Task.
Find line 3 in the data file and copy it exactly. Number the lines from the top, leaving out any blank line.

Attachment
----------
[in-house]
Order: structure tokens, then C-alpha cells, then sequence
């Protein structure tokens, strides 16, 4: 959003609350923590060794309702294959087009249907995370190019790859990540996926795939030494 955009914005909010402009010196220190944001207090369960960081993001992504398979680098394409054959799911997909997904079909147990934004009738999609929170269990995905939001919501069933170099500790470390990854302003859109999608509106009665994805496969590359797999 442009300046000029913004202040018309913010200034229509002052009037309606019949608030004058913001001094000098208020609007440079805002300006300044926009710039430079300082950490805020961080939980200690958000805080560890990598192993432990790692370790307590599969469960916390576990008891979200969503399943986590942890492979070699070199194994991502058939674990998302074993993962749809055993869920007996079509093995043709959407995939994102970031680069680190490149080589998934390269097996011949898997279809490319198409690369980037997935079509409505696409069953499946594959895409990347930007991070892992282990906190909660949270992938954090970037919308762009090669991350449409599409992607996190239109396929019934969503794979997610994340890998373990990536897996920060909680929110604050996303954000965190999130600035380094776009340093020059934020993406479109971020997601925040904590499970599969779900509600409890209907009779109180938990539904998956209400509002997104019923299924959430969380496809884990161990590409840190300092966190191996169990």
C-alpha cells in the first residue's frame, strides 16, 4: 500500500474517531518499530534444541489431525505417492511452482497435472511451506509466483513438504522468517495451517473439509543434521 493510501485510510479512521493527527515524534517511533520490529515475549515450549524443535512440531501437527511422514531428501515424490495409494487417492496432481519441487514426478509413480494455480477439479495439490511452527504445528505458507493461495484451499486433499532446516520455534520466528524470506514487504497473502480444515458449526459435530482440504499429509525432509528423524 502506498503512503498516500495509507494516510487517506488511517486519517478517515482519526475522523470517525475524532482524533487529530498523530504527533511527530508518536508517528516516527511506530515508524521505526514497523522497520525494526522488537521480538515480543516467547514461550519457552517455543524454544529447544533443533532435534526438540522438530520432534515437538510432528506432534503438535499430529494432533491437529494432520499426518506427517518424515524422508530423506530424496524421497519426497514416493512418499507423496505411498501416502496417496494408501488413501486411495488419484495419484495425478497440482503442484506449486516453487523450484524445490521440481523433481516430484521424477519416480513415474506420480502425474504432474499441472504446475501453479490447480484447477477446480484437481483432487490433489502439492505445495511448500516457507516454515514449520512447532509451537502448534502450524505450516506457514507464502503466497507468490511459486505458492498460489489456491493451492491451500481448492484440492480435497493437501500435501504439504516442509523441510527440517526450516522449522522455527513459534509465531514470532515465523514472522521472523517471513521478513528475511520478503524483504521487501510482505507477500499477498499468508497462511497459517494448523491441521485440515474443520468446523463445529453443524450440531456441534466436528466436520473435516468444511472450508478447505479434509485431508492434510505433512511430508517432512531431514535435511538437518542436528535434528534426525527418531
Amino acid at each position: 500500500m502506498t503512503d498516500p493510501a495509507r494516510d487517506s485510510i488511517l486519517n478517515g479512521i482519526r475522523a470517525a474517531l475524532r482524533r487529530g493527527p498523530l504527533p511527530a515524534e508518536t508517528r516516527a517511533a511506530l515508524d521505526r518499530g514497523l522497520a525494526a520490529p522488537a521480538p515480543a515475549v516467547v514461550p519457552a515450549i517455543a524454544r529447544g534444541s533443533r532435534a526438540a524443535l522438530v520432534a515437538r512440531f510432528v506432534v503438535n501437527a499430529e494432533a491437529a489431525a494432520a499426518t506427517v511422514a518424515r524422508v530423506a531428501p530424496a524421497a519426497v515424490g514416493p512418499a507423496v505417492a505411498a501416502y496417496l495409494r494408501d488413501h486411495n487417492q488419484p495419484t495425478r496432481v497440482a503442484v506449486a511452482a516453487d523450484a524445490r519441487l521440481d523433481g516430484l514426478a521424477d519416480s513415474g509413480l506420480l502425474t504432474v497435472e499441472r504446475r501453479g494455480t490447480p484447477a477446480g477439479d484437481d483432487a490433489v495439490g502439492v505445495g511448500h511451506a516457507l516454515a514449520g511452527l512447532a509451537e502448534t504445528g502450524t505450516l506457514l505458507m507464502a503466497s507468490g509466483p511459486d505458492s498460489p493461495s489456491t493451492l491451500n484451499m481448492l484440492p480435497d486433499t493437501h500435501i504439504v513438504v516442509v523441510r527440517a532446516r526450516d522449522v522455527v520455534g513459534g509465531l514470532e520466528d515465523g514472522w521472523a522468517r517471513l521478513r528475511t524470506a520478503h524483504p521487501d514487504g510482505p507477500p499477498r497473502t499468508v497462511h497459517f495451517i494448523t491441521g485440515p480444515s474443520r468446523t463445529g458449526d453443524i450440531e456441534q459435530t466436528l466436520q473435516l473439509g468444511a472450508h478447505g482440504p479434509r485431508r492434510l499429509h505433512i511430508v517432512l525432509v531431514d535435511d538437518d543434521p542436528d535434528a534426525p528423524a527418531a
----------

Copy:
């Protein structure tokens, strides 16, 4: 959003609350923590060794309702294959087009249907995370190019790859990540996926795939030494 955009914005909010402009010196220190944001207090369960960081993001992504398979680098394409054959799911997909997904079909147990934004009738999609929170269990995905939001919501069933170099500790470390990854302003859109999608509106009665994805496969590359797999 442009300046000029913004202040018309913010200034229509002052009037309606019949608030004058913001001094000098208020609007440079805002300006300044926009710039430079300082950490805020961080939980200690958000805080560890990598192993432990790692370790307590599969469960916390576990008891979200969503399943986590942890492979070699070199194994991502058939674990998302074993993962749809055993869920007996079509093995043709959407995939994102970031680069680190490149080589998934390269097996011949898997279809490319198409690369980037997935079509409505696409069953499946594959895409990347930007991070892992282990906190909660949270992938954090970037919308762009090669991350449409599409992607996190239109396929019934969503794979997610994340890998373990990536897996920060909680929110604050996303954000965190999130600035380094776009340093020059934020993406479109971020997601925040904590499970599969779900509600409890209907009779109180938990539904998956209400509002997104019923299924959430969380496809884990161990590409840190300092966190191996169990």